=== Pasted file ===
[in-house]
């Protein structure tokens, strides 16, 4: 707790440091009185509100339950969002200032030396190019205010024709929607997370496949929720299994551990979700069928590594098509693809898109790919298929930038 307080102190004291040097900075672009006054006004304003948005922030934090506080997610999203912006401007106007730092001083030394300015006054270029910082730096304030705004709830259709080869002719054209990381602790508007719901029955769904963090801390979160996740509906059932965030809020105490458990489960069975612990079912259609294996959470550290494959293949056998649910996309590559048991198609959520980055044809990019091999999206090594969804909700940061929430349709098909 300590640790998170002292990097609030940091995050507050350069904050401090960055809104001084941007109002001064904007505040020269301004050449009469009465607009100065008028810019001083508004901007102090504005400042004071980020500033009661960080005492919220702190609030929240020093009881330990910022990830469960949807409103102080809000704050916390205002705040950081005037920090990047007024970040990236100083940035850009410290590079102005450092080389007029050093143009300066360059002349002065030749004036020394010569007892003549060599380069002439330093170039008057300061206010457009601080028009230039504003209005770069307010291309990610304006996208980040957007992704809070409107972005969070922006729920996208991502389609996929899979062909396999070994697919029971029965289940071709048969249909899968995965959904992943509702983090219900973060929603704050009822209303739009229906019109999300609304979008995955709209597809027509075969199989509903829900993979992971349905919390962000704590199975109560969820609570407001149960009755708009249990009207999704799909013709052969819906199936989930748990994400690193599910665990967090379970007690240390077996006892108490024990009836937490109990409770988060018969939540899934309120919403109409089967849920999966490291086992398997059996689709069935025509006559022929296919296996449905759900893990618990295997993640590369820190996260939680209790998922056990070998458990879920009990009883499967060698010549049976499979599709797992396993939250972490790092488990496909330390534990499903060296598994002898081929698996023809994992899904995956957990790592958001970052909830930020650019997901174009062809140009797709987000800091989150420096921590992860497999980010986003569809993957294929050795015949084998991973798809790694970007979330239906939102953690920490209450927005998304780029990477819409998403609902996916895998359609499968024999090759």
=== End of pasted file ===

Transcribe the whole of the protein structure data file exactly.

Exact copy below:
[in-house]
């Protein structure tokens, strides 16, 4: 707790440091009185509100339950969002200032030396190019205010024709929607997370496949929720299994551990979700069928590594098509693809898109790919298929930038 307080102190004291040097900075672009006054006004304003948005922030934090506080997610999203912006401007106007730092001083030394300015006054270029910082730096304030705004709830259709080869002719054209990381602790508007719901029955769904963090801390979160996740509906059932965030809020105490458990489960069975612990079912259609294996959470550290494959293949056998649910996309590559048991198609959520980055044809990019091999999206090594969804909700940061929430349709098909 300590640790998170002292990097609030940091995050507050350069904050401090960055809104001084941007109002001064904007505040020269301004050449009469009465607009100065008028810019001083508004901007102090504005400042004071980020500033009661960080005492919220702190609030929240020093009881330990910022990830469960949807409103102080809000704050916390205002705040950081005037920090990047007024970040990236100083940035850009410290590079102005450092080389007029050093143009300066360059002349002065030749004036020394010569007892003549060599380069002439330093170039008057300061206010457009601080028009230039504003209005770069307010291309990610304006996208980040957007992704809070409107972005969070922006729920996208991502389609996929899979062909396999070994697919029971029965289940071709048969249909899968995965959904992943509702983090219900973060929603704050009822209303739009229906019109999300609304979008995955709209597809027509075969199989509903829900993979992971349905919390962000704590199975109560969820609570407001149960009755708009249990009207999704799909013709052969819906199936989930748990994400690193599910665990967090379970007690240390077996006892108490024990009836937490109990409770988060018969939540899934309120919403109409089967849920999966490291086992398997059996689709069935025509006559022929296919296996449905759900893990618990295997993640590369820190996260939680209790998922056990070998458990879920009990009883499967060698010549049976499979599709797992396993939250972490790092488990496909330390534990499903060296598994002898081929698996023809994992899904995956957990790592958001970052909830930020650019997901174009062809140009797709987000800091989150420096921590992860497999980010986003569809993957294929050795015949084998991973798809790694970007979330239906939102953690920490209450927005998304780029990477819409998403609902996916895998359609499968024999090759």